3. the EC2 instances will have an IAM role associated with them that allows S3 access

Then we’ll SSH into the EC2 instance on the private subnet and see that we can’t make an AWS Command Line Interface (CLI) S3 request.

Finally, we’ll add an S3 VPC endpoint then see that it does provides access to S3, as below:

A public and private subnet

A public subnet is simply a subnet that has a route to the internet, and a private subnet doesn’t.

We need a public subnet into which we’re going to deploy an EC2 instance. Below we can see this subnet has a route to an internet gateway.

And here’s the private subnet, without an route to an internet gateway.

AWS by default creates public subnets for you in your default VPC. If you don’t have a private subnet, you’ll need to add one to follow along with this example. To learn more, you can follow Step 3: Create Additional Subnets in this AWS tutorial.

Create a role for S3 access from EC2 instances

In order to call the S3 service, our EC2 instances will need to have an appropriate role configured. Let’s create that first, so go to Services > IAM > Roles, and select Create Role:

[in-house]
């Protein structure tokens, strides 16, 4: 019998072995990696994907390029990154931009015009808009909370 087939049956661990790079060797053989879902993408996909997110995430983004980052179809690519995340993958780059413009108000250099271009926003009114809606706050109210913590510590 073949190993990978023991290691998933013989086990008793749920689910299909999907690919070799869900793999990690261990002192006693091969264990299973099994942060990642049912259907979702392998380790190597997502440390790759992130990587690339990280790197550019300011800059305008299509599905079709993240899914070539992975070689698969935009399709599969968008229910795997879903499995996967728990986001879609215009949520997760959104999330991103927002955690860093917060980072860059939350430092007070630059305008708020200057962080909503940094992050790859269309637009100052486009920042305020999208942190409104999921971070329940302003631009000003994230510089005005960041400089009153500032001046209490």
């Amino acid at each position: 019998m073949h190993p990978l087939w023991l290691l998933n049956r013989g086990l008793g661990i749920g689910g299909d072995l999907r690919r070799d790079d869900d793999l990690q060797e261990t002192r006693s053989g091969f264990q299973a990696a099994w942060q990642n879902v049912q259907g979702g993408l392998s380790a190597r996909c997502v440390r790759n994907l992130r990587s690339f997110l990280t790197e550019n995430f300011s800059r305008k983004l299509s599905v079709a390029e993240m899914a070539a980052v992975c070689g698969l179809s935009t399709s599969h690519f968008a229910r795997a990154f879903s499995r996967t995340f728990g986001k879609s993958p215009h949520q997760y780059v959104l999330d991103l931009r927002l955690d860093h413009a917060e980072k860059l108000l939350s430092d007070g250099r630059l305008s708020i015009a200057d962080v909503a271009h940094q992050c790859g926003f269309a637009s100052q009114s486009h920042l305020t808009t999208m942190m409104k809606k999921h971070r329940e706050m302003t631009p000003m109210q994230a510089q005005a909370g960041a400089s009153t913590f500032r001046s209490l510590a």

Select what service this role should apply to, by selecting AWS service and the EC2, then click Next:

Now we can select what permissions to provide the role. Search for s3, select AmazonS3FullAccess, then click Next.

Skip over the tags page by also clicking Next. Give the role a name such as s3FullAccess then click Create role.

Launching an EC2 instance into a public subnet

Go to Services > EC2 and click the Launch instance button. Select an Amazon Machine Image (AMI) to use, such as Amazon Linux 2 AMI (HVM), SSD Volume Type, then click Select.

Since we need very little compute power, choose t2.micro, then click Next:

Here we need to select the target VPC and subnet. We’ll be putting this EC2 instance into a public subnet, so select that from the drop down list. For the IAM role field, select the s3FullAccess role we created earlier. Click Next:

On the Add Storage page just click Next. Then on the Add Tags page we’ll add a Name tag with value public instance, and click Next: